I expected this to be the most unwieldy of the pizza tours. Twice as many people as Queens, exceeding competition for pizzeria spots, and limited seating with some of the most popular pizzerias in the city. I concentrated on making it a great tour with variety of hype and styles. I think we did that.
The crowd was great. All good eaters, friendly, knowledgeable and enthusiastic about learning new neighborhoods and new pizza tastes. I couldn’t have asked for a better group.
We met at Motorino around noon. This was one of two places I hadn’t been to before the tour. I took the recommendations of many people I respect and considered the naysayers when selecting this Williamsburg jaunt. That and being so close to the L train solidified it’s spot as the 1st stop on the Brooklyn leg of the 5-Boro Pizza Tour.
The staff was accommodating, knowledgeable, and passionate. They had reason to be. We got 4 pies for the 16 of us (1 Margherita, 2 DOC, 1 Soppressata Piccante). With a few bites, it was easy to see what separated this from the rest: the crust. Deep, sharp, strong flavors in there. Everything about the pie was taken to another level. Even the Soppressata was alarmingly strong. The sauce and the cheese (when present) were appreciated as well, it’s subtleties and strength making it one of Brooklyn’s best.
It was a bit expensive, though was the latest in the evolution of pies for our day. As it turned out, we were tracing the history of pizza…backwards.
Next was Roberta’s of Bushwick. And like everything Bushwick lately, it was in an abandoned building in the middle of nowhere. Do I need to say that this was my favorite entrance of the lot?
This was the other pizza I hadn’t been formally introduced to. And though it was my most anticipated, I wasn’t prepared for how much I would enjoy the entire experience, notably the lodge setting.
The kitchen welcomes you before the waiters do, and surveying those seated already with the blanketing dark brown decor, it made me want to sit and stay for the day. Some of the chairs were taken out of my kitchen 1985, and the picnic tables either came out of an Astoria beer garden or Germany itself. We took the longest table ever made and presented ourselves as patrons of the 2nd stop on the Brooklyn leg of the 5-Boro Pizza Tour.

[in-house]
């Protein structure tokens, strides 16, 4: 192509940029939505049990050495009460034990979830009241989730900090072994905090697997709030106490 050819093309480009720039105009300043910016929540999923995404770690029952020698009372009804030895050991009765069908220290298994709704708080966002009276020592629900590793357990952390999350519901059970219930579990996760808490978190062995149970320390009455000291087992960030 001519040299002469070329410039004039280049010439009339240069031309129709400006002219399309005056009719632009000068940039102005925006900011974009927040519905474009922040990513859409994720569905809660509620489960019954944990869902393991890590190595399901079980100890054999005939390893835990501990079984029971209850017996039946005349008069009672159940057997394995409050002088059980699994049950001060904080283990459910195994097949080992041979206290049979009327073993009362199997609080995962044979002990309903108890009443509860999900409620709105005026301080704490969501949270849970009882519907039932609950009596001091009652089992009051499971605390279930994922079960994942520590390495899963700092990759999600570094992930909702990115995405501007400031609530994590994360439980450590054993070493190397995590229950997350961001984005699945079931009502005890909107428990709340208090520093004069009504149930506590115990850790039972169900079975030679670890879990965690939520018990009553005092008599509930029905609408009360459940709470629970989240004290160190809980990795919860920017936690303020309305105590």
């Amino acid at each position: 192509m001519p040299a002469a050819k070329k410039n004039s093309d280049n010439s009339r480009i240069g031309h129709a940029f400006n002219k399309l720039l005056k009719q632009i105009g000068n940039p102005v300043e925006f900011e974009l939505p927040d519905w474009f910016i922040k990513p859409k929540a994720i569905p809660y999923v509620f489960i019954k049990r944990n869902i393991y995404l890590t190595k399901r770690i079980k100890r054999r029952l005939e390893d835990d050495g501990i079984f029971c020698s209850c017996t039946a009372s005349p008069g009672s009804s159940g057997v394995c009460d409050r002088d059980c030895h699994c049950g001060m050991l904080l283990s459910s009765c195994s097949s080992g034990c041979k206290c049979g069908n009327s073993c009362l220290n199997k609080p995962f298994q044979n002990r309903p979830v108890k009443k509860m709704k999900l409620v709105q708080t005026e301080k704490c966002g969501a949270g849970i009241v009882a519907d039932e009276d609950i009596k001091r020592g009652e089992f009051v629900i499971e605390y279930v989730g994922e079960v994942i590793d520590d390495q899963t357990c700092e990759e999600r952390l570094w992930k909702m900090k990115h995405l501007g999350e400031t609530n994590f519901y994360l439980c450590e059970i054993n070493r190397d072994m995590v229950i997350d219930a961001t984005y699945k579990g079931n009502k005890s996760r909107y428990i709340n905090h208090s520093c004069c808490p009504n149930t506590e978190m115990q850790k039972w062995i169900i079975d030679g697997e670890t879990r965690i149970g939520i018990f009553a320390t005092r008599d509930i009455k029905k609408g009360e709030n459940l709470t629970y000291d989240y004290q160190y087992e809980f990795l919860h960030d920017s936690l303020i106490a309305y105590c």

We ordered 2 margherita, one White and Green, Guanciale & Egg, and RPS.
Roberta’s was one of the crowd favorites. People definitely appreciated the cheese coverage better than that of Motorino. They also may have been romanced by the complimentary corteze(?) specialty pies for us which had radishes, pickled onions, cilantro, Heritage pork, fennel sausage and a drizzle of a cheese.
We came here to compare on a level playing field. So the Margherita had a great mix of cheese and sauce and while the crust did not have the depth as Motorino’s, the cheese coverage was appreciated.
The future of pizza is looking very good.
Luigi’s Pizza (686 5th Ave (20th St & 21st St)) is extremely good pizza. One very few knew about and even less have been to. I think my exploratory Brooklyn tour partner and I were the only one’s who’d eaten here and Delmar before.